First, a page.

The seasons turn yet again, and as we move into November, we encounter a multitude of feelings. The weather changes, the sunlight lessens, and we are faced with the joy and challenge of the approaching Holiday season.
In a recent Harvard Health Newsletter, titled” Giving thanks can make you happier” we are reminded that “November kicks off the holiday season with high expectations for a cozy and festive time of year. However, for many this time of year is tinged with sadness, anxiety, or depression… Yet, research (and common sense) suggests that one aspect of the Thanksgiving season can actually lift the spirits, and it's built right into the holiday — expressing gratitude.”
The article notes that “the word gratitude is derived from the Latin word gratia, which means grace, graciousness, or gratefulness (depending on the context). In some ways, gratitude encompasses all of these meanings. Gratitude is a thankful appreciation for what an individual receives, whether tangible or intangible. With gratitude, people acknowledge the goodness in their lives. In the process, people usually recognize that the source of that goodness lies at least partially outside themselves. As a result, gratitude also helps people connect to something larger than themselves as individuals — whether to other people, nature, or a higher power.” (https://www.health.harvard.edu/healthbeat/giving-thanks-can-make-you-happier)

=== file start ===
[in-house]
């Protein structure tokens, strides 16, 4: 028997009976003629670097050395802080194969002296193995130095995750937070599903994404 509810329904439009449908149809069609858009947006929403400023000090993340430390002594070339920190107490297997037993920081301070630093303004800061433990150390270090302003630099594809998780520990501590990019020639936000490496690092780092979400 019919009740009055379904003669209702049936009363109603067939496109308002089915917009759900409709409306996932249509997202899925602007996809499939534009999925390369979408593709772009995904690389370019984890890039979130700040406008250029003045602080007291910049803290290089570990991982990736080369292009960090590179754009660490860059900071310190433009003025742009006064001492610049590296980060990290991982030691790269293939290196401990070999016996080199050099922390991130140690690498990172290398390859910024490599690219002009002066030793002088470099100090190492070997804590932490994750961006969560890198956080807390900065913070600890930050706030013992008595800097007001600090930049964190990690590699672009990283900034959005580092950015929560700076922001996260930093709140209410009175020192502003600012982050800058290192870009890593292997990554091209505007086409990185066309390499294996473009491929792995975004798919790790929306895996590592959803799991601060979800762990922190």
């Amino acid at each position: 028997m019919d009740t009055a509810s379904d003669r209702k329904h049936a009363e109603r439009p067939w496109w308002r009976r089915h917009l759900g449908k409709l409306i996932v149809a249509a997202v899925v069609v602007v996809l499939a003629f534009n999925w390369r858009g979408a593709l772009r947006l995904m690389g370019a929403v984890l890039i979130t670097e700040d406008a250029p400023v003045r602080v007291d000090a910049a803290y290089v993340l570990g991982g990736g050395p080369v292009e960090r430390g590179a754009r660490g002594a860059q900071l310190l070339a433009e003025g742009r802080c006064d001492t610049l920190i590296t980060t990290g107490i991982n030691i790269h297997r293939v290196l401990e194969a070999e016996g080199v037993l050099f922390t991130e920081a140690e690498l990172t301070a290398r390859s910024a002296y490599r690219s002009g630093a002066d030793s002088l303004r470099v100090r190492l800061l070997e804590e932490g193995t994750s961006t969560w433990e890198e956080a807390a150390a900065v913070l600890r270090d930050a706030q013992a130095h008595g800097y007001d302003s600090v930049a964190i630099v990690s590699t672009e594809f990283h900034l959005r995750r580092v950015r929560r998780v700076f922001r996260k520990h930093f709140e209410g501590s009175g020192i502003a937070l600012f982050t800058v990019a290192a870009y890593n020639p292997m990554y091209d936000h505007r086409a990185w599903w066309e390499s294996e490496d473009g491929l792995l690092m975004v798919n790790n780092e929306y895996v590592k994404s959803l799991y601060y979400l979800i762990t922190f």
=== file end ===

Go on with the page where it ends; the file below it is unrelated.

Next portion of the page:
There’s something about gathering with others for worship, to sing and pray and share joys and concerns, that deepens our connection to God and to each other. It’s in community that we find support and encouragement to look for the possibilities in each moment, and to offer thanks for “health, and strength and daily bread,” as the grace goes. We find the strength to reach out to one another and create sacred moments in our daily lives. We learn to take nothing for granted and everything in gratitude.
May this month offer holy and healing moments for all.